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By Chad Pierce
More scholarly and eloquent pieces have been written on the racial divide that has come to a head in the last few months (see Theresa Latini’s wonderful post last week for one). I will not add to these. I simply want to share some simple thoughts as a new father of a black child.
Americans love superheroes, at least I did growing up. I don’t think I’m alone. The first Superman comic “Action Comics 1” is reportedly valued at over $5 million! Growing up I pretended I could fly like Superman, swim like Aquaman, and run like The Flash. In short, I dreamed of greatness. After all, that’s what being a superhero is all about. Given the state of our country, there are many who claim that America could use a good hero right about now.
As I watched the news a few weeks ago, it dawned on me that America had found its hero, or maybe its heroes. On June 27 Brittany “Bree” Newsome scaled a flagpole and removed the confederate flag at the South Carolina capital building. After the horrific tragedy in Charleston, South Carolina, in which a racist murderer gunned down nine black church members, our nation has discussed the history and role of the “stars and bars” in our culture. Bree decided that something needed to be done. No, Bree decided that she needed to do something. Some have seen her as a criminal or worse. To me she is a hero.
Bree Newsome did not have the power to end racism. She could not undo the ill effects of slavery or white privilege. She could not write the final chapter on individual or institutional racism. What she could do was climb a pole. America has had a history of heroes who did what was in their ability to right a wrong. For every Dr. King who spoke to the masses, there was a Rosa Parks whose heroism was demonstrated through mere sitting.
As the father of a black child (my wife and I adopted our daughter, Greta, from Haiti), my eyes have been opened, at least a little, to the experience of what it means to be a person of color in America today. I do not claim to be an expert on race relations, but I am confident that America needs more heroes. While we long for the next Dr. King, what we need is for more people to stand up (or in some cases sit down) and do what is right for those still on the margins. We need more everyday heroes. For our country’s sake, for my daughter’s sake I am committed to two things.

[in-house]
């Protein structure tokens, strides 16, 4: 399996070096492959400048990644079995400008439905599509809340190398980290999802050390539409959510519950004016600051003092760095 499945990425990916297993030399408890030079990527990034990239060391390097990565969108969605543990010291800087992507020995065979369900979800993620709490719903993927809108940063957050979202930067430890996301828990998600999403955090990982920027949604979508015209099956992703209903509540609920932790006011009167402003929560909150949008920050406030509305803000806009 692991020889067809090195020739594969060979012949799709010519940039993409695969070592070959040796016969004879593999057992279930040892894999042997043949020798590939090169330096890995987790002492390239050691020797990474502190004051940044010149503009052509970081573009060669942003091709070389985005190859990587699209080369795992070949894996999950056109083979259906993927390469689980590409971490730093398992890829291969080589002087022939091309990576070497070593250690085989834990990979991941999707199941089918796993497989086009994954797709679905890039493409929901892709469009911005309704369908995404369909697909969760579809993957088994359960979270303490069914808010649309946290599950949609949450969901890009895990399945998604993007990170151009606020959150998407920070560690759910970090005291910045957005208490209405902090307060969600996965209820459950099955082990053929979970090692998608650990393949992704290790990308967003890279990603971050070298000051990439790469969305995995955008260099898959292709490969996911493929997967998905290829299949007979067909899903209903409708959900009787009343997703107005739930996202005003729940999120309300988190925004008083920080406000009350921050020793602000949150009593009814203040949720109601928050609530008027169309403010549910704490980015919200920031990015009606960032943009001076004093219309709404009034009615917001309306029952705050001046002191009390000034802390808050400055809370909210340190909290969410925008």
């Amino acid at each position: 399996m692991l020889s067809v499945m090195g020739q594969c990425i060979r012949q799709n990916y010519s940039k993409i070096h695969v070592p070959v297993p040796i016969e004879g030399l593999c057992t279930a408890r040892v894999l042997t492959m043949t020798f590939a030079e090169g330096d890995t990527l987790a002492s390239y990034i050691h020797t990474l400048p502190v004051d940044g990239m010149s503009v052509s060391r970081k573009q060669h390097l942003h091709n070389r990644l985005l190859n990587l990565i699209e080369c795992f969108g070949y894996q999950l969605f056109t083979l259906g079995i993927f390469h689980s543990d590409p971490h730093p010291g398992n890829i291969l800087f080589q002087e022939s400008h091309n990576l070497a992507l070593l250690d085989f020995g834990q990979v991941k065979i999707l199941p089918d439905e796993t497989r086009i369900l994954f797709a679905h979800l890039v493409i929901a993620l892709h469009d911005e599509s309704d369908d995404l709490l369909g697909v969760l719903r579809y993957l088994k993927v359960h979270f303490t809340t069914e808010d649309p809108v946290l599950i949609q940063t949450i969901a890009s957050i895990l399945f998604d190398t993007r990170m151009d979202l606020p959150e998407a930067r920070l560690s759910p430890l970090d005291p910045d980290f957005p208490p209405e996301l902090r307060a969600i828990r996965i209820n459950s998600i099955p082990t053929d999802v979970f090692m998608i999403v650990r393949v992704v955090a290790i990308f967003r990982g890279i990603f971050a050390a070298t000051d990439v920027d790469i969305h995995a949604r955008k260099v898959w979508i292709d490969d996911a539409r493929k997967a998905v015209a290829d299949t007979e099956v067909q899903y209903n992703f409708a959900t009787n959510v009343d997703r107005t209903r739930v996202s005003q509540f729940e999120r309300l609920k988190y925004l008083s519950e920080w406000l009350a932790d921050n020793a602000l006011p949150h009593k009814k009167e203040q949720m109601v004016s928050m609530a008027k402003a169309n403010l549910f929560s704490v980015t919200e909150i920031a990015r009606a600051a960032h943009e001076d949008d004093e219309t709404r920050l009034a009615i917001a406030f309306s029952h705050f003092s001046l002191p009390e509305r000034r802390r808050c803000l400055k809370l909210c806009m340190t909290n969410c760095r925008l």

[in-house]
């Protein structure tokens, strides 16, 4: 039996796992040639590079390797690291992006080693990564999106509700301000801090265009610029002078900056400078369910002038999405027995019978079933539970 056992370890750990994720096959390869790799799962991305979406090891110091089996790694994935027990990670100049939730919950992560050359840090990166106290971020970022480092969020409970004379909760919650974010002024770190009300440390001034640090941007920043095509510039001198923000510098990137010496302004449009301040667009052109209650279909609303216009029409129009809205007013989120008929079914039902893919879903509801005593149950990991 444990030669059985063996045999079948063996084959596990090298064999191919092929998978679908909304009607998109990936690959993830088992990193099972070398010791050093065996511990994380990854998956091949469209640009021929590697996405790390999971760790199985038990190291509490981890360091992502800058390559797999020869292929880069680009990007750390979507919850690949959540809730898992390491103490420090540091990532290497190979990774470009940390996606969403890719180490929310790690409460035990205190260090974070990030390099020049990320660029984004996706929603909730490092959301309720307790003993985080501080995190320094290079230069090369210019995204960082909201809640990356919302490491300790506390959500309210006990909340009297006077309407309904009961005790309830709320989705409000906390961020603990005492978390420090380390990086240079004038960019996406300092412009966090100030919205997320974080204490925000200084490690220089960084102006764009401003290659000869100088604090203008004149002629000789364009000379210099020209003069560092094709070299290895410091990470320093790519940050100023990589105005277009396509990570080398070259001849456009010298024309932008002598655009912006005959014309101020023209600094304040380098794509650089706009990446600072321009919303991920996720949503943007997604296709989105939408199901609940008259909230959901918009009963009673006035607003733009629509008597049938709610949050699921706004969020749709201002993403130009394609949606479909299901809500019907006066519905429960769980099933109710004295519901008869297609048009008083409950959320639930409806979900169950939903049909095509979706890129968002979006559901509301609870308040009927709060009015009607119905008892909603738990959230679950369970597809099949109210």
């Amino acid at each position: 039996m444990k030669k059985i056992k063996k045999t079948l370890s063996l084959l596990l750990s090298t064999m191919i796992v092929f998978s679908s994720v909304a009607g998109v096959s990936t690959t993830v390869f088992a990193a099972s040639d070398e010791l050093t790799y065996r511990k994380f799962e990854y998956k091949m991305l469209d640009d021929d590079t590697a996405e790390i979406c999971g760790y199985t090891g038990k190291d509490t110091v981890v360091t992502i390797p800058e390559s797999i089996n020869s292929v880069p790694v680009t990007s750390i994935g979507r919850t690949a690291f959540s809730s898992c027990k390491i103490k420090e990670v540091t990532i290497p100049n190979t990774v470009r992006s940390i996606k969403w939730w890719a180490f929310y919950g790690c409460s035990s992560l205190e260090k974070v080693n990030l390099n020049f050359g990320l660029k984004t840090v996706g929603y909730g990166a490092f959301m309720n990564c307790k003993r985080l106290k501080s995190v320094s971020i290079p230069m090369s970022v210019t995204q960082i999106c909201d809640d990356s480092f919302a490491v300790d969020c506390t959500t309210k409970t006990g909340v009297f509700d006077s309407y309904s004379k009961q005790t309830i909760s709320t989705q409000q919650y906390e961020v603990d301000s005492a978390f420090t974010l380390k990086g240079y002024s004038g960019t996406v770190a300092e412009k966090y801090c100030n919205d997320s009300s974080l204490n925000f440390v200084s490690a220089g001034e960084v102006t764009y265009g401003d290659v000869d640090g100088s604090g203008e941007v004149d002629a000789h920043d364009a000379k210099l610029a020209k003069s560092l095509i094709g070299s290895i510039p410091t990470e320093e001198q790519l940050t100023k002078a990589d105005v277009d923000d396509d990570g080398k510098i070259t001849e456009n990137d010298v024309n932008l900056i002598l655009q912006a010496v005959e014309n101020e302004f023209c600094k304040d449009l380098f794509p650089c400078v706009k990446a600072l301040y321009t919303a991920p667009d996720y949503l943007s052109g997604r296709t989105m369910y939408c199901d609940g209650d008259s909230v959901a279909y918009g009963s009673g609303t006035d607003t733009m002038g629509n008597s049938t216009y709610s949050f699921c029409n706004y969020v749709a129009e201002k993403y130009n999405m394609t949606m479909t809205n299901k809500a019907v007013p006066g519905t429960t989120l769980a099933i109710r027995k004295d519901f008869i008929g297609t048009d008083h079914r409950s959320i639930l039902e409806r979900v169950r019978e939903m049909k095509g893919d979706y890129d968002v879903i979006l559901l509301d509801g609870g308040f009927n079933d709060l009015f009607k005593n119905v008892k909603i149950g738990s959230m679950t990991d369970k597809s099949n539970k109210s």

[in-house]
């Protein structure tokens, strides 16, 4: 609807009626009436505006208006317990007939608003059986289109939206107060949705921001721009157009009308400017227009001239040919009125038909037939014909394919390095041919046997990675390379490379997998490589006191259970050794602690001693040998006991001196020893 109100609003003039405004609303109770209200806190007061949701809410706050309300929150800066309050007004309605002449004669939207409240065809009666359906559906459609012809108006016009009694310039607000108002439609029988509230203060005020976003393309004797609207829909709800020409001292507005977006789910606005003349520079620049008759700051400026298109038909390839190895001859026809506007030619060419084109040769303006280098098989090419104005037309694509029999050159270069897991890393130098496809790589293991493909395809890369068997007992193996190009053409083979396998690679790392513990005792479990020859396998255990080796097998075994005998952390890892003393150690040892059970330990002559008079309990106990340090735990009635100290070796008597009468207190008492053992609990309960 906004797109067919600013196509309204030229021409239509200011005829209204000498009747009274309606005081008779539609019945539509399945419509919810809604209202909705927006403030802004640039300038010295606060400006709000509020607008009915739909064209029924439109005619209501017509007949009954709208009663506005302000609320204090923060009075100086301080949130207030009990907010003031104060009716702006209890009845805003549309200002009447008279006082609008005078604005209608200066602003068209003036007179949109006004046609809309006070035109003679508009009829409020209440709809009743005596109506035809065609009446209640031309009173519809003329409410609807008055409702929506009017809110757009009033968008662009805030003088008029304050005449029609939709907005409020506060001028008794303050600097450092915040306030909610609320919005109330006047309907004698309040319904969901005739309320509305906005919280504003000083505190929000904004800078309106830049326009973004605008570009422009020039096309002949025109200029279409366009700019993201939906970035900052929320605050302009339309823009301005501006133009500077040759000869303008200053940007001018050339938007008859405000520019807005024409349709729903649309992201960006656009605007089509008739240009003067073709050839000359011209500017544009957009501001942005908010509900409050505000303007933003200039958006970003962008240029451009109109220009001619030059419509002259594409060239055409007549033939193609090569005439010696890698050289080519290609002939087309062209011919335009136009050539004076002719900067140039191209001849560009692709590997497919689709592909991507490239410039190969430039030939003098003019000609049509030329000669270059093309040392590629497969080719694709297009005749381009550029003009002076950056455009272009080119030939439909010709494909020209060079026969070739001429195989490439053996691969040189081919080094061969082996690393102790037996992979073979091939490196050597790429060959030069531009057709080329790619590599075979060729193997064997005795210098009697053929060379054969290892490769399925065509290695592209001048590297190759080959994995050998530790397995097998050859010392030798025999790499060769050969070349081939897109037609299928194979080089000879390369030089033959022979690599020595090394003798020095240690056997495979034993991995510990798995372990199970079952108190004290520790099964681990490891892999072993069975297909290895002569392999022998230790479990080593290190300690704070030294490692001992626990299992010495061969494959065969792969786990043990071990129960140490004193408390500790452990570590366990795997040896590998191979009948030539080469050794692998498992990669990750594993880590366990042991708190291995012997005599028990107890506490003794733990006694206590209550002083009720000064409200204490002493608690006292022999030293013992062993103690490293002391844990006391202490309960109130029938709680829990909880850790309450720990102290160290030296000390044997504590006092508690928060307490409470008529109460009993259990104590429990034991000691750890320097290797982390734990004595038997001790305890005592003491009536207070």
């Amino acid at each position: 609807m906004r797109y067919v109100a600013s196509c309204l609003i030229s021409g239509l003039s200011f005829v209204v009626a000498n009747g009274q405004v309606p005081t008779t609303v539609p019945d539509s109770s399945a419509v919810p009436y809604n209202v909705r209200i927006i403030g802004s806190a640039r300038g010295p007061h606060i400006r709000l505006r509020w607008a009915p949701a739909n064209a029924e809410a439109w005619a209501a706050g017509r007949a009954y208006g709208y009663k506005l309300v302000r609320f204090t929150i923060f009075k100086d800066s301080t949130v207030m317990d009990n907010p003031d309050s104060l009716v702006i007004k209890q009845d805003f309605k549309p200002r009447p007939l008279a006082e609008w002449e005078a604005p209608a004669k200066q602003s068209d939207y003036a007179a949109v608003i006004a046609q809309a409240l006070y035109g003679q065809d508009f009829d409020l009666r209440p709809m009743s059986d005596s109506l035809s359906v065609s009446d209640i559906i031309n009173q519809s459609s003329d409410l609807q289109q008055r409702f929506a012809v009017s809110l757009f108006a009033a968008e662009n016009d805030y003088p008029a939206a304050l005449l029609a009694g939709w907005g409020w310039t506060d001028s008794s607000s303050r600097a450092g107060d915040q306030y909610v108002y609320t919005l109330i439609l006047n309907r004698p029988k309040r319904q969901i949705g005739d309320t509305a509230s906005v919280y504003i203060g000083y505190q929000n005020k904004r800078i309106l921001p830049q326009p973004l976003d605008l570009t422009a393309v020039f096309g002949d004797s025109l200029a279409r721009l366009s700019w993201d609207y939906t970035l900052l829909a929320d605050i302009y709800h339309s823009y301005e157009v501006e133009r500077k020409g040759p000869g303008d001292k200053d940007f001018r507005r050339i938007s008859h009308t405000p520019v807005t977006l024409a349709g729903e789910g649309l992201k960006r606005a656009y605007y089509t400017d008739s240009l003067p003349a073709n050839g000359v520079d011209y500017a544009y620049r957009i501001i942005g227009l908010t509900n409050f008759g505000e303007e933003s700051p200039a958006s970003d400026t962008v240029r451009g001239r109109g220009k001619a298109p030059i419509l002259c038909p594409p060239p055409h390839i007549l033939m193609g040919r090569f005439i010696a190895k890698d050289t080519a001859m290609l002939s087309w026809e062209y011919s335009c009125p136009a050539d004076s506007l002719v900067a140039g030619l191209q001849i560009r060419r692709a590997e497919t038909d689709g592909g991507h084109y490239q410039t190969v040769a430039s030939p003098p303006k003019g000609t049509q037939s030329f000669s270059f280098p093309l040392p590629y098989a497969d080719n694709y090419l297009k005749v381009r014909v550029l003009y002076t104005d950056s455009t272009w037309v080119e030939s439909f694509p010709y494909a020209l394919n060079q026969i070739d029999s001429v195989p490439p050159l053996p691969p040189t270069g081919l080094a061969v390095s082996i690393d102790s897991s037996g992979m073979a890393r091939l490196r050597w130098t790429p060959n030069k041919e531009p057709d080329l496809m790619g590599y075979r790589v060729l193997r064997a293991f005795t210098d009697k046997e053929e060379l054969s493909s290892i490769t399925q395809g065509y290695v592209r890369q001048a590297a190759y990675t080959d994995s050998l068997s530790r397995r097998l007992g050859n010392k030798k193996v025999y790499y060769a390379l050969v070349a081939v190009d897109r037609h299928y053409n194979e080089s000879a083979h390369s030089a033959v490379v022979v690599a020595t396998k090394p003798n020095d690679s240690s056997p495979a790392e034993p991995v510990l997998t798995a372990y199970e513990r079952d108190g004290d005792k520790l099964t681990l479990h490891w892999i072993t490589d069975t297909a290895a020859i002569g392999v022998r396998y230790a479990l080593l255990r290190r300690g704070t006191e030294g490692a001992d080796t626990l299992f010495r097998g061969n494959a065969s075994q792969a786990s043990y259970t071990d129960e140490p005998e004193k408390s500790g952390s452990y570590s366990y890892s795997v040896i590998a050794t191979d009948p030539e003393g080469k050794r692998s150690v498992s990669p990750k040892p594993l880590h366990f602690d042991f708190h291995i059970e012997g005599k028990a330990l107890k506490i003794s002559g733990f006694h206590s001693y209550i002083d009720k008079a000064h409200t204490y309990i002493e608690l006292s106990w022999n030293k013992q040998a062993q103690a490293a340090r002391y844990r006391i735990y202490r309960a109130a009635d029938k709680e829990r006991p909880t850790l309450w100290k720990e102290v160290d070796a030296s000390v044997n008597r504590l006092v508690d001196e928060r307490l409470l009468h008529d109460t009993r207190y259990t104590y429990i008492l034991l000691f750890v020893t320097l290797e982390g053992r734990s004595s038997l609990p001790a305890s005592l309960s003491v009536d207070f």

1. I will recognize that there is still a problem.
I remember the first day Jodi and I decided to bring Greta to church. It was one of our first outings. Of course, we were the center of attention. While Greta was moving around the fellowship area, one of the members said, “what a cute little monkey!” Excuse me? In our first public outing I learned that life was not going to be the same. I pastor a very friendly church, a church that actually welcomes and lives into diversity quite well. Nor does this individual have an overtly racist bone in her body. And yet there it was…day one of Greta’s public life…monkey.
Thankfully that has not happened again. But other things have. People will be in the middle of stories or jokes and then suddenly stop short when I am present. We are stopped multiple times every day by strangers who single Greta out to tell us how cute she is. She is cute…so are my white children, yet nobody except grandma tells us that any more. While as a four year old girl, she is “cute,” I wonder what she would be if she was a 16 year old black boy in a hoodie?
2. I will become a hero
Don’t get me wrong, I do not intend to morph into the next beacon for racial equality. I wish that were the case. Rather, I am committed to becoming an everyday hero. I am committed to doing what I can to call and fight for justice.
Some of this will be easy. I don’t need to participate in the “harmless” jokes and stereotypes. I also can be an advocate for eliminating hurtful items and symbols from my world that are offensive to others. I am quite convinced that not everyone who flies the Confederate flag has racist motives. I am fully aware that for many the symbol represents positive aspects of the history of this country. And yet to think that somehow these positives outweigh the pain brought about by that symbol is ludicrous at best. In other words, those in the majority of culture must be willing to give things up for the sake of those who have experienced and continue to experience injustice.
In the beginning of this blog I said I that I had seen a hero or heroes. Bree Newsome is a hero to me, but so is James Ian Dyson, the white man who helped her over the fence and spotted her during her climb. He was arrested too. I don’t know either of these two individuals, nor do I know if they are role models. And yet, I love the image of a white man lifting up a black woman to help her make a statement for equality.
This won’t be as easy, but I am committed to lowering myself, my goals, my desires to help others achieve their most basic rights and dreams. I will never be able to fly like Superman, but I can call for and live into justice. I can become a hero.
Chad Pierce is the pastor of Faith Christian Reformed Church in Holland, Michigan.